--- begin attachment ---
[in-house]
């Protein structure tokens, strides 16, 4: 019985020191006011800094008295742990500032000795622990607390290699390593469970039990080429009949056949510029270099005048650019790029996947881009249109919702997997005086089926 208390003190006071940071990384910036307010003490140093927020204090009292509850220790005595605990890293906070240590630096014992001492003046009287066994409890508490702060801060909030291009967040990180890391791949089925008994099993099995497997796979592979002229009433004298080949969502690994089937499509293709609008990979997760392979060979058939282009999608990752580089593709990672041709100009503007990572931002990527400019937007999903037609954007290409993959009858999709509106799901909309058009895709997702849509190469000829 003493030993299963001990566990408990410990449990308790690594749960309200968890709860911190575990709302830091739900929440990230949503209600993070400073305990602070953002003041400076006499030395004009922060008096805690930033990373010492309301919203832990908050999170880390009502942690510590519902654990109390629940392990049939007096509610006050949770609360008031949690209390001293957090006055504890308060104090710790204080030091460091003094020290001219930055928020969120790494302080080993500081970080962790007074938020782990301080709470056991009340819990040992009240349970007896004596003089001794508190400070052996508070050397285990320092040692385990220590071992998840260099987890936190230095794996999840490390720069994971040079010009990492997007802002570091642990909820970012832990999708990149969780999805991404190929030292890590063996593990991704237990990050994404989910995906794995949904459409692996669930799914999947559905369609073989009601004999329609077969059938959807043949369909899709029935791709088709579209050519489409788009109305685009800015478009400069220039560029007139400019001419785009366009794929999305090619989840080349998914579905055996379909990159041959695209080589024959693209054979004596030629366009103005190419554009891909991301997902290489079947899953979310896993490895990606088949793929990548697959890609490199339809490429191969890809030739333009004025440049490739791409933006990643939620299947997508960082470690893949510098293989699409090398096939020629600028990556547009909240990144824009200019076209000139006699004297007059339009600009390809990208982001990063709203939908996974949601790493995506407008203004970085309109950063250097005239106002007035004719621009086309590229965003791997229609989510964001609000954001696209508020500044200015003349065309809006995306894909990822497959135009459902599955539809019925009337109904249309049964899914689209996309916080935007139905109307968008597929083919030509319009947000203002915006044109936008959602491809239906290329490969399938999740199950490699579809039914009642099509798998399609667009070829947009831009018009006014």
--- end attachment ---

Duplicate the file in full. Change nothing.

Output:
[in-house]
């Protein structure tokens, strides 16, 4: 019985020191006011800094008295742990500032000795622990607390290699390593469970039990080429009949056949510029270099005048650019790029996947881009249109919702997997005086089926 208390003190006071940071990384910036307010003490140093927020204090009292509850220790005595605990890293906070240590630096014992001492003046009287066994409890508490702060801060909030291009967040990180890391791949089925008994099993099995497997796979592979002229009433004298080949969502690994089937499509293709609008990979997760392979060979058939282009999608990752580089593709990672041709100009503007990572931002990527400019937007999903037609954007290409993959009858999709509106799901909309058009895709997702849509190469000829 003493030993299963001990566990408990410990449990308790690594749960309200968890709860911190575990709302830091739900929440990230949503209600993070400073305990602070953002003041400076006499030395004009922060008096805690930033990373010492309301919203832990908050999170880390009502942690510590519902654990109390629940392990049939007096509610006050949770609360008031949690209390001293957090006055504890308060104090710790204080030091460091003094020290001219930055928020969120790494302080080993500081970080962790007074938020782990301080709470056991009340819990040992009240349970007896004596003089001794508190400070052996508070050397285990320092040692385990220590071992998840260099987890936190230095794996999840490390720069994971040079010009990492997007802002570091642990909820970012832990999708990149969780999805991404190929030292890590063996593990991704237990990050994404989910995906794995949904459409692996669930799914999947559905369609073989009601004999329609077969059938959807043949369909899709029935791709088709579209050519489409788009109305685009800015478009400069220039560029007139400019001419785009366009794929999305090619989840080349998914579905055996379909990159041959695209080589024959693209054979004596030629366009103005190419554009891909991301997902290489079947899953979310896993490895990606088949793929990548697959890609490199339809490429191969890809030739333009004025440049490739791409933006990643939620299947997508960082470690893949510098293989699409090398096939020629600028990556547009909240990144824009200019076209000139006699004297007059339009600009390809990208982001990063709203939908996974949601790493995506407008203004970085309109950063250097005239106002007035004719621009086309590229965003791997229609989510964001609000954001696209508020500044200015003349065309809006995306894909990822497959135009459902599955539809019925009337109904249309049964899914689209996309916080935007139905109307968008597929083919030509319009947000203002915006044109936008959602491809239906290329490969399938999740199950490699579809039914009642099509798998399609667009070829947009831009018009006014």